Denmark-Norway marched into Schleswig-Holstein to their southern border, Saxony-Poland besieged the important trade centre of Riga and Russia invaded from the East (Livland). Somehow though the Allies had miscalculated. Charles XII. immediately raised an army, led it to Denmark and forced a peace treaty. Then he went on to Livland and after a 2 months campaign he beat a numerically vastly superior Russian army. The Swedish king left a garrison force in Livland, with the rest of his army he marched into Poland and reliefed Riga. In 1705 a peace treaty was reached with Poland. To top it all off Charles XII. led his army right into the heart of Saxony. King August was forced to nullify any treaties with Russia and, and this is the big thing, to relinquish any rights to the Polish throne. Within 6 years Charles XII. had proven his enemies' conceptions of the king's weakness wrong. The Swedish army, who enjoyed a reputation of being the best and most aggressive soldiers in Europe had a bunch of new combat experience and were of the best of morales.

So what do you do when you got the tip top army of the continent? You march it into Russia!

Denmark-Norway and Saxony-Poland were out of the game for now and Russia was still licking her wounds. After the Russian crushing defeat at the battle of Narva Charles XII. had a very low opinion of the Russian army. Russia at this point still was very much stuck in feudal times. This is why he immediately turned to Poland afterwards rather than marching into Russia. This gave the Tsar 6 crucial years to reorganize his army further. Because this Tsar wasn't any guy, but Peter I. (the Great).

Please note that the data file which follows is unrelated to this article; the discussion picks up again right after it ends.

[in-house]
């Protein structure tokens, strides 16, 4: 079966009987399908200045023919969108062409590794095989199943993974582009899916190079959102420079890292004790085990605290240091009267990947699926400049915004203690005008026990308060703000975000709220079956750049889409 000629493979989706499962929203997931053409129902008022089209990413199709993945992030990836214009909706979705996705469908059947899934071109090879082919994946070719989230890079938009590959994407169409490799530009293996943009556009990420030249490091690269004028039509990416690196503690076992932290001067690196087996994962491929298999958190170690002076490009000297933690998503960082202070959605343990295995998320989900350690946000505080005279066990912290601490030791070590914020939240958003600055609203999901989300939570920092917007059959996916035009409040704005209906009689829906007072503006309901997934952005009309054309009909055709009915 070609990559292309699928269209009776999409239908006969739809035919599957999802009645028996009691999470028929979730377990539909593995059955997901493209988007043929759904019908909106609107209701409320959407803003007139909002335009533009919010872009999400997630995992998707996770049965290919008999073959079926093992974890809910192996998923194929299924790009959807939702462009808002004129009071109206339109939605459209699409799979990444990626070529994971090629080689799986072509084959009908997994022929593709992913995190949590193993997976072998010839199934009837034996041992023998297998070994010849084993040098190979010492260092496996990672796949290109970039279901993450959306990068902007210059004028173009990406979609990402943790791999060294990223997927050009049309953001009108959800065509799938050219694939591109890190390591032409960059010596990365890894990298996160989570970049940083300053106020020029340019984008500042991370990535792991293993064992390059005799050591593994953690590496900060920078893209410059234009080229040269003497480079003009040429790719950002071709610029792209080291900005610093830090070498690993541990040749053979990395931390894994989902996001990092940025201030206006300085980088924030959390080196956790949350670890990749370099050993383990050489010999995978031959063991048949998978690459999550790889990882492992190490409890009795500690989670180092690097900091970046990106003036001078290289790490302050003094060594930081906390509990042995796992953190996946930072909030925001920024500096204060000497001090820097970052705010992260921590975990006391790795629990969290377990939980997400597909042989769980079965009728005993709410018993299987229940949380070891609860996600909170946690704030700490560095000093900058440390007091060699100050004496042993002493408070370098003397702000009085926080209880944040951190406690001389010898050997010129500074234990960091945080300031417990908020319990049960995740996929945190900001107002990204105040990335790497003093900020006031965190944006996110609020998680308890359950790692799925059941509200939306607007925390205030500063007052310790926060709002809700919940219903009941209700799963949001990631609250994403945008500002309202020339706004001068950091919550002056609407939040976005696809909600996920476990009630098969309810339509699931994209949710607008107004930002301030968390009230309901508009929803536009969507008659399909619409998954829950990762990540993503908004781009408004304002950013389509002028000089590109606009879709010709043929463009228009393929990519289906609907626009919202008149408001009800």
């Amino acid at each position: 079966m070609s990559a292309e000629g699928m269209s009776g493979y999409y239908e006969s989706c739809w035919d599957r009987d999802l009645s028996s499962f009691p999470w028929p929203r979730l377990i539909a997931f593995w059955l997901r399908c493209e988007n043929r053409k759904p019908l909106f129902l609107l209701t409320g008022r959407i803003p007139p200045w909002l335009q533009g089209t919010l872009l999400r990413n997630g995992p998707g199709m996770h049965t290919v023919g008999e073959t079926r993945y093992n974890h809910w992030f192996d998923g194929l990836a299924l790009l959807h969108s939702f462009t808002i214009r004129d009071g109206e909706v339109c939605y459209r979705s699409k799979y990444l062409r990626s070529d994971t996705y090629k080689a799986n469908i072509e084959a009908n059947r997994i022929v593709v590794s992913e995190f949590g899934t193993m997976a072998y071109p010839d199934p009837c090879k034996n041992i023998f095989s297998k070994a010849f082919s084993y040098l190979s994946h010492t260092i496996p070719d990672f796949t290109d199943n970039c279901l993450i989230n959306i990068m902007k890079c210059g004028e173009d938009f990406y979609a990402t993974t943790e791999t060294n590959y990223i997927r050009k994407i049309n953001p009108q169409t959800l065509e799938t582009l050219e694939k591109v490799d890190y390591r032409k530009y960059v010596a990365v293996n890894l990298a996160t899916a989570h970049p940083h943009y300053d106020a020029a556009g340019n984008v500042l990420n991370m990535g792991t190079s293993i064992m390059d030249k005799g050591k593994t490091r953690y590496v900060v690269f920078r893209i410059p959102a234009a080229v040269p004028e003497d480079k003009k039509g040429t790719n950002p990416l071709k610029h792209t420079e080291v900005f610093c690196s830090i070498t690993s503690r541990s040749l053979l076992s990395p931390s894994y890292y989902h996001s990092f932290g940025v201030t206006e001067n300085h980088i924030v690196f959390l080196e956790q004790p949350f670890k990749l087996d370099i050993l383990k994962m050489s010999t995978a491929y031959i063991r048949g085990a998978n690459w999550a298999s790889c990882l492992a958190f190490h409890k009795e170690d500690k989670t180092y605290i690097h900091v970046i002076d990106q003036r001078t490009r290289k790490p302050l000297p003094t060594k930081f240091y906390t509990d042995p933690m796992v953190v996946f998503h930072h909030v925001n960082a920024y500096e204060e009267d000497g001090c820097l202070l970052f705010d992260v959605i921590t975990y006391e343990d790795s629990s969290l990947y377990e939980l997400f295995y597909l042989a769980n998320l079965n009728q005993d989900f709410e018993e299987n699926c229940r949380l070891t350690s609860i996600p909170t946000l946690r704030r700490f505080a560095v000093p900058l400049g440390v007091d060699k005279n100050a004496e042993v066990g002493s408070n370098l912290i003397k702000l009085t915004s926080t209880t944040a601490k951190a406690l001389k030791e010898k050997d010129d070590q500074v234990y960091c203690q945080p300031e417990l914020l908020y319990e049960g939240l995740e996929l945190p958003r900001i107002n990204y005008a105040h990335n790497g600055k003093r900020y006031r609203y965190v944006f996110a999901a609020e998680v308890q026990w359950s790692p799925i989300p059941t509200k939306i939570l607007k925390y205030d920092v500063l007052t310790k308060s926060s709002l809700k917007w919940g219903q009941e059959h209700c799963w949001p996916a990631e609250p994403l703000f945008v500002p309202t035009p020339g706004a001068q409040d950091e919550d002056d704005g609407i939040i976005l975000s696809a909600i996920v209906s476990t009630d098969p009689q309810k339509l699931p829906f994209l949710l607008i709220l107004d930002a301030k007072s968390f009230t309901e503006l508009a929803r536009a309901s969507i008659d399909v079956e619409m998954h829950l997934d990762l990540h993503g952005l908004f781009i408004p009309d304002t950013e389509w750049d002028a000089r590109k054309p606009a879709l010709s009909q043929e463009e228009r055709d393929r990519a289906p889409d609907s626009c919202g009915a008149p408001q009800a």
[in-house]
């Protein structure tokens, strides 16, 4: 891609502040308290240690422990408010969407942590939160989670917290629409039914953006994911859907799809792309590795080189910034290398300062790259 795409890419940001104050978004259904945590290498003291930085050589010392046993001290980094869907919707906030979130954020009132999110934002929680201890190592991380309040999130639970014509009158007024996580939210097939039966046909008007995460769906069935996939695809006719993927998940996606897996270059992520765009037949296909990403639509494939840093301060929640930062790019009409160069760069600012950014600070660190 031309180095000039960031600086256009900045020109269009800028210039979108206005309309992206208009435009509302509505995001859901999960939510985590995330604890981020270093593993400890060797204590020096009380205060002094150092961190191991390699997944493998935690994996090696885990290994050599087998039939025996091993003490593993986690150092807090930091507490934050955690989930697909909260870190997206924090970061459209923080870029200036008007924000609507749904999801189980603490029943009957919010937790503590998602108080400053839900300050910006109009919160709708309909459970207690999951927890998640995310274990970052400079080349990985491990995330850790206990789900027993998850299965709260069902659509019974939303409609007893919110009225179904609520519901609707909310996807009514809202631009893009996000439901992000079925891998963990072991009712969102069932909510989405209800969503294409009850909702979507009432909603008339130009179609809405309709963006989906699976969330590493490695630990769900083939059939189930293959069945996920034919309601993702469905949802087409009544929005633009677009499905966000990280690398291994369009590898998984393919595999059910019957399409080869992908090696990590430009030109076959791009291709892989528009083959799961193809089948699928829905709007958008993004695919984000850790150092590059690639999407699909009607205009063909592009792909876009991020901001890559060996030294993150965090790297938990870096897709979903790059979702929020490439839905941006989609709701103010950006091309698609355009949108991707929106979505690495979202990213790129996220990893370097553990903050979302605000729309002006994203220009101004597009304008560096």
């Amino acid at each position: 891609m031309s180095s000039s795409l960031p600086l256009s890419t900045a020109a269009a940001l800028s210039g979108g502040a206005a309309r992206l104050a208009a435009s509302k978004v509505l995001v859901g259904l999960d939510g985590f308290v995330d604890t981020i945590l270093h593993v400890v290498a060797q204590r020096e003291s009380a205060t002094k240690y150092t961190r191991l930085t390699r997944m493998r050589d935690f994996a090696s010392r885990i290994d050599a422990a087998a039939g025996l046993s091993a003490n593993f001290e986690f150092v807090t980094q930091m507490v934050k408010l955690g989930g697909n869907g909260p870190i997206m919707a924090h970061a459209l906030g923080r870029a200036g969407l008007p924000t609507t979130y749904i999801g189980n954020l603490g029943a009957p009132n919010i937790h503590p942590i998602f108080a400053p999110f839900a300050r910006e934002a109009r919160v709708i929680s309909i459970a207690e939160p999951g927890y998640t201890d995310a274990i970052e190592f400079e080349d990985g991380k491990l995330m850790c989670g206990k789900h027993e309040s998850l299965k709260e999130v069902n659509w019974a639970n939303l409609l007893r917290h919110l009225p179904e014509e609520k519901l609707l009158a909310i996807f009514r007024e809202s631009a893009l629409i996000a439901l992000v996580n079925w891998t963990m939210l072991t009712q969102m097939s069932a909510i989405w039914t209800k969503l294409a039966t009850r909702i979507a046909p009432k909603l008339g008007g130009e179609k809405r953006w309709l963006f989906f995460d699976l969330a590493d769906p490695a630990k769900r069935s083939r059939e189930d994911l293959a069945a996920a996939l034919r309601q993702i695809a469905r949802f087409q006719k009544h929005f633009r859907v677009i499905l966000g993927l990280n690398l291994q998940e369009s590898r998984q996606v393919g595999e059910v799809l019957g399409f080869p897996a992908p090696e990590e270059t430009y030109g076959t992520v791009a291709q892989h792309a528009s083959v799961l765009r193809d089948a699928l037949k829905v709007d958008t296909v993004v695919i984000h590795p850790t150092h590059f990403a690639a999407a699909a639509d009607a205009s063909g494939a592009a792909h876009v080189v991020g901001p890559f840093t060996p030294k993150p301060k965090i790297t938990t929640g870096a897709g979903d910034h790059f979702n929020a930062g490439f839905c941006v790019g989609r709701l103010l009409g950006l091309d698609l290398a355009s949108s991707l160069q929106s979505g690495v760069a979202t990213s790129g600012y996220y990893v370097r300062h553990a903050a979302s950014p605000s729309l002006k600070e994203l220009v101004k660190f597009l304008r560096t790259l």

This message was edited 1 time. Last update was at 2018/01/19 14:14:21


   
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Purging on ctf_2fort

Happy New Year to you and yours, Siggy!

The JagdPanther is ace, nice work

Awesome Space Orks, proppa old skool an’ well Orky like! Really fun little fantasy armies and a tidy set of rules, too.

Incredible historical stuff, and an awesome history lesson, too, thanks Sig. Never heard of The Great Northern War until today. Mainland European history is so amazingly complex, and it’s unfortunately not taught much in schools over here.

For example, nobody is ever taught about the absolute balls-up that was The English Armada. I think that some counter-patriotism might have done well in recent years.

Sorry Sigur Nice to see you back!

   
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Grrrr.... most of the pics aren't showing up for me. Stupid computer.

   
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@Cosmic: Thanks for the comment and amen to that. I knew next to nothing about the GNW up until 4 days ago either. Summarizing stuff and writing it down helps me memorizing a lot though.

@Gitsplitta: Yikes! Weird, they all show properly for me. I'll check if something's gone awry.


Right, to get into the meat of the matter - I'll build and paint two small armies: Swedes and Russians. All in 6mm, all Baccus minis. For Swedes, we got much more accurate sources on uniforms and whatnot, so I'll start with those. Basing is done with Polemos Standards, each base represents one regiment.

First I cleaned all the minis, then I glued the swedish units onto cocktail sticks (by unit/regiment) and primed them):